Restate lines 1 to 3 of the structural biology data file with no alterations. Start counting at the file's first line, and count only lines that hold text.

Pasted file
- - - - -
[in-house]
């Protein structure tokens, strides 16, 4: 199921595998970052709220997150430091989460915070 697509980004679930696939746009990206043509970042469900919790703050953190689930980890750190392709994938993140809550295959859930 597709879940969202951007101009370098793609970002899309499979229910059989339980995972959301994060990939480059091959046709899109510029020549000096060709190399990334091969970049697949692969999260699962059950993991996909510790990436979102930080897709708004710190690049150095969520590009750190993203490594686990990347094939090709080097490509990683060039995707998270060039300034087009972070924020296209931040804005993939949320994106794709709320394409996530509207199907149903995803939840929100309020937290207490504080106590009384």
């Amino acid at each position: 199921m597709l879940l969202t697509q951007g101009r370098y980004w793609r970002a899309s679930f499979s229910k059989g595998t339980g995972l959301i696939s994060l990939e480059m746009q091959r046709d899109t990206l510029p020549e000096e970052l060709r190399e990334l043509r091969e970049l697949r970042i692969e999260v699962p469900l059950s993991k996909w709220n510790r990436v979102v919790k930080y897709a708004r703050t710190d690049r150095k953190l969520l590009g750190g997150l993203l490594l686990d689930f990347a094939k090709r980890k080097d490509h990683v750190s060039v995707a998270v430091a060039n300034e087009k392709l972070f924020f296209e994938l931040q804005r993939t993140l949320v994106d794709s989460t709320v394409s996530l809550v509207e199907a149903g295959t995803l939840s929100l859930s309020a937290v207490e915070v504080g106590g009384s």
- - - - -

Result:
[in-house]
């Protein structure tokens, strides 16, 4: 199921595998970052709220997150430091989460915070 697509980004679930696939746009990206043509970042469900919790703050953190689930980890750190392709994938993140809550295959859930 597709879940969202951007101009370098793609970002899309499979229910059989339980995972959301994060990939480059091959046709899109510029020549000096060709190399990334091969970049697949692969999260699962059950993991996909510790990436979102930080897709708004710190690049150095969520590009750190993203490594686990990347094939090709080097490509990683060039995707998270060039300034087009972070924020296209931040804005993939949320994106794709709320394409996530509207199907149903995803939840929100309020937290207490504080106590009384």
């Amino acid at each position: 199921m597709l879940l969202t697509q951007g101009r370098y980004w793609r970002a899309s679930f499979s229910k059989g595998t339980g995972l959301i696939s994060l990939e480059m746009q091959r046709d899109t990206l510029p020549e000096e970052l060709r190399e990334l043509r091969e970049l697949r970042i692969e999260v699962p469900l059950s993991k996909w709220n510790r990436v979102v919790k930080y897709a708004r703050t710190d690049r150095k953190l969520l590009g750190g997150l993203l490594l686990d689930f990347a094939k090709r980890k080097d490509h990683v750190s060039v995707a998270v430091a060039n300034e087009k392709l972070f924020f296209e994938l931040q804005r993939t993140l949320v994106d794709s989460t709320v394409s996530l809550v509207e199907a149903g295959t995803l939840s929100l859930s309020a937290v207490e915070v504080g106590g009384s």